|Sir William Watson Cheyne, Bt|
|Born||14 December 1852
|Died||19 April 1932|
Sir William Watson Cheyne, 1st Baronet KCMG CB FRCS FRS (14 December 1852 – 19 April 1932) was a British surgeon and bacteriologist, who pioneered the use of antiseptic surgical methods in the United Kingdom.
Cheyne was born at sea off Hobart, Tasmania. His father, Andrew Cheyne, was the eldest of two illegitimate children born to James Cheyne, brother to the Laird of Tangwick, John Cheyne. He grew up at at the Haa of Tangwick in Northmavine, and went to sea around the age of twelve, rising to command a brig in the Far East at the age of 22. His mother Eliza, the daughter of the Rev. William Watson, died in 1856, leaving Willam Cheyne to be brought up by his grandfather, the Rev. William Watson, and latterly by his aunt and uncle-in-law, in Fetlar. In 1864, he was sent to Aberdeen Grammar School, and he remained there until 1868 when he went to King's College, Aberdeen to study for an Arts degree, which he did not complete. His uncle and aunt wished him to train for the ministry, but like his father, his own inclination was for the sea. With the idea that if he became a doctor he could join the navy, he entered the University of Edinburgh to study medicine in May 1871. He completed his degree in medicine and surgery in 1875.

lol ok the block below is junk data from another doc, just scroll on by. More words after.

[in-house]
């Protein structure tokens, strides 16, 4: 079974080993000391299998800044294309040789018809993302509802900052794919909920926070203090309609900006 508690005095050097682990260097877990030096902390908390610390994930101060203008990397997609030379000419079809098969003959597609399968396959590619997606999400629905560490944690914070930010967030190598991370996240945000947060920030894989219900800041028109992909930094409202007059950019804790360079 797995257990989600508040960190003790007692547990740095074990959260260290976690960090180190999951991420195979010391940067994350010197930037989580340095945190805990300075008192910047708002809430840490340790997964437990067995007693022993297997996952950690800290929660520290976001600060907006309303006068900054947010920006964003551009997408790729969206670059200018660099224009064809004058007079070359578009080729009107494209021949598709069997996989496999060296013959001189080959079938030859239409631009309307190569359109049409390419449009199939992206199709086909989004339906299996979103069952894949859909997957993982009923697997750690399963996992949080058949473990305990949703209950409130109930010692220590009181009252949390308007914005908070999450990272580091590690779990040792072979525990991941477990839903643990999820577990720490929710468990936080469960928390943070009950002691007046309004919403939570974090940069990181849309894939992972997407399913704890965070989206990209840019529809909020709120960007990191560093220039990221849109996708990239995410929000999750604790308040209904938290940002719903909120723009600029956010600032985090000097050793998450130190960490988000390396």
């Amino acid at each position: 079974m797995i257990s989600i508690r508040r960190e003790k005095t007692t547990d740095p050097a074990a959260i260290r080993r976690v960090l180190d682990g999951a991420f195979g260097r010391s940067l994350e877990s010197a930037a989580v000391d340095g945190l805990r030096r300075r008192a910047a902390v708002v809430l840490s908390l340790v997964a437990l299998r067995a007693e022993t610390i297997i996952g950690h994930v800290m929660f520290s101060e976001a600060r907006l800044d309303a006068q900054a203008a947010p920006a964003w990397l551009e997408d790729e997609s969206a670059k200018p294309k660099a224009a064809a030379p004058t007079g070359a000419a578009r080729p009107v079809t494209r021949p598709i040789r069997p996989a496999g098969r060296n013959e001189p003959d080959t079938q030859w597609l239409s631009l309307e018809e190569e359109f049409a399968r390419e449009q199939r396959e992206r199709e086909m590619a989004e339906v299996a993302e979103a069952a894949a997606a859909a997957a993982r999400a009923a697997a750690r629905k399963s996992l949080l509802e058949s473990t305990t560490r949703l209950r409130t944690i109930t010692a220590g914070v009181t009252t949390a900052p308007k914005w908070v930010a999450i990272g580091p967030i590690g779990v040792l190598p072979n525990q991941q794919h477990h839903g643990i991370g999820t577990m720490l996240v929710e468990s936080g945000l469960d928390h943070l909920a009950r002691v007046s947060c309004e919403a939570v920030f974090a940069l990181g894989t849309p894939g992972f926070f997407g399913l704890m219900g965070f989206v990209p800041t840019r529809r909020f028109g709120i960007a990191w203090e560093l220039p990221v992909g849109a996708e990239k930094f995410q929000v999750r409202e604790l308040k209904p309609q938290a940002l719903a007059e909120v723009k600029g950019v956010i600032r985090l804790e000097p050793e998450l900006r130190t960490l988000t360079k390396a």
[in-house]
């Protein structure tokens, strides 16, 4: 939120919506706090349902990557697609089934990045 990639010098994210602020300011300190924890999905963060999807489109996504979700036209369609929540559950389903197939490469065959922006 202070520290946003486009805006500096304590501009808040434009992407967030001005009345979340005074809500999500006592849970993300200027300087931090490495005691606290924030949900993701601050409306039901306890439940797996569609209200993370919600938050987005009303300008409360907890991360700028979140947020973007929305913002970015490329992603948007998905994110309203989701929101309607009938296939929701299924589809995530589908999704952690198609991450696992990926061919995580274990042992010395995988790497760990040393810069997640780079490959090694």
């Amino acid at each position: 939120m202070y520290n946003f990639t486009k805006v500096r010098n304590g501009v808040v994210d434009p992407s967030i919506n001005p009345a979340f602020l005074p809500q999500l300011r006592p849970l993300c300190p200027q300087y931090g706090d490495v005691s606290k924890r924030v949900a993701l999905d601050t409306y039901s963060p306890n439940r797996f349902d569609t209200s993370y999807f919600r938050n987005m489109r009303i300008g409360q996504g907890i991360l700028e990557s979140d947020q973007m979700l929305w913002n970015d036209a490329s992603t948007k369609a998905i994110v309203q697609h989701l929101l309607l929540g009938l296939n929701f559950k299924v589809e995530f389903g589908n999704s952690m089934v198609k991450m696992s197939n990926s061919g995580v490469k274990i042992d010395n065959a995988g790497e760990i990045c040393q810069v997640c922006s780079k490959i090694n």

Cheyne became the house surgeon to Joseph Lister, the British founder of antiseptic medicine, in 1876. Bacteriology had been much researched in France and Germany in the 1870s and 80s, but little work was done in the field in Britain. Lister was one of the few pioneers of its study in Britain. In 1877, the two took positions at King's College Hospital, where Cheyne served as an assistant surgeon, and later as surgeon from 1880 to 1917 and also as a professor of surgery from 1891 to 1917. He was a devoted follower of Lister and his antiseptic surgical methods. Cheyne was greatly inspired by the work of German bacteriologist Robert Koch, and translated his work Untersuchungen über die Aetiologie der Wundinfenktionskrankheiten (1878) for the New Sydenham Society in 1880, which greatly enhanced the acceptance of bacteriology in Britain. He had a work published in 1882, Antiseptic Surgery: Its Principles, Practice, History and Results, and later in 1885 a book, Lister and His Achievement. The work he did in his early career on bacteria and preventative medicine was highly influenced by Koch, and in Spring 1886, Cheyne visited Koch's laboratory in Berlin and studied his methods. He undertook trials on tuberculin and reported his findings to the RMCS in April 1891. He found that giving repeated doses improved the condition of patients, but rarely acted as a cure. His paper was recognized as the first important contribution to the topic in France. He was elected a Fellow of the Royal Society in 1894.